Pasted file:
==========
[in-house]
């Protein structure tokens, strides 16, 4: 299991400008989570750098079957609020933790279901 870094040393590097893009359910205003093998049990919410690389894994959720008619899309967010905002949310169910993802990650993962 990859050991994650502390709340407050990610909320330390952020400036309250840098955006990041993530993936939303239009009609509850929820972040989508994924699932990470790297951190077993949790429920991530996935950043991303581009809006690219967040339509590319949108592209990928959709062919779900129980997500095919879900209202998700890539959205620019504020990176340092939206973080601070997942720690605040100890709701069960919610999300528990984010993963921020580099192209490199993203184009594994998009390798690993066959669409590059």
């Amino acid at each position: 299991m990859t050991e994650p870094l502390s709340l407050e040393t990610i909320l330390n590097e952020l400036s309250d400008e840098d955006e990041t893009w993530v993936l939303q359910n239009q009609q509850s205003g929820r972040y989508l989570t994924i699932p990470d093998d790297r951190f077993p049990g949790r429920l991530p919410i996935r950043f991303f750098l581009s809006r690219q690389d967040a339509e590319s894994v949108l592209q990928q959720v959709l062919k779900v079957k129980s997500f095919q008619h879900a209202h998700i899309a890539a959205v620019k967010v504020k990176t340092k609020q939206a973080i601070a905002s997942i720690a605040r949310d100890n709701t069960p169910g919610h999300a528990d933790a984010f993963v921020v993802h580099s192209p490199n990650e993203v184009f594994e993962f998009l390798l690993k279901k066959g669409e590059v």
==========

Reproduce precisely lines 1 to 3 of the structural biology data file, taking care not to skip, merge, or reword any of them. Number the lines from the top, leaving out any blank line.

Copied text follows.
[in-house]
């Protein structure tokens, strides 16, 4: 299991400008989570750098079957609020933790279901 870094040393590097893009359910205003093998049990919410690389894994959720008619899309967010905002949310169910993802990650993962 990859050991994650502390709340407050990610909320330390952020400036309250840098955006990041993530993936939303239009009609509850929820972040989508994924699932990470790297951190077993949790429920991530996935950043991303581009809006690219967040339509590319949108592209990928959709062919779900129980997500095919879900209202998700890539959205620019504020990176340092939206973080601070997942720690605040100890709701069960919610999300528990984010993963921020580099192209490199993203184009594994998009390798690993066959669409590059």
């Amino acid at each position: 299991m990859t050991e994650p870094l502390s709340l407050e040393t990610i909320l330390n590097e952020l400036s309250d400008e840098d955006e990041t893009w993530v993936l939303q359910n239009q009609q509850s205003g929820r972040y989508l989570t994924i699932p990470d093998d790297r951190f077993p049990g949790r429920l991530p919410i996935r950043f991303f750098l581009s809006r690219q690389d967040a339509e590319s894994v949108l592209q990928q959720v959709l062919k779900v079957k129980s997500f095919q008619h879900a209202h998700i899309a890539a959205v620019k967010v504020k990176t340092k609020q939206a973080i601070a905002s997942i720690a605040r949310d100890n709701t069960p169910g919610h999300a528990d933790a984010f993963v921020v993802h580099s192209p490199n990650e993203v184009f594994e993962f998009l390798l690993k279901k066959g669409e590059v």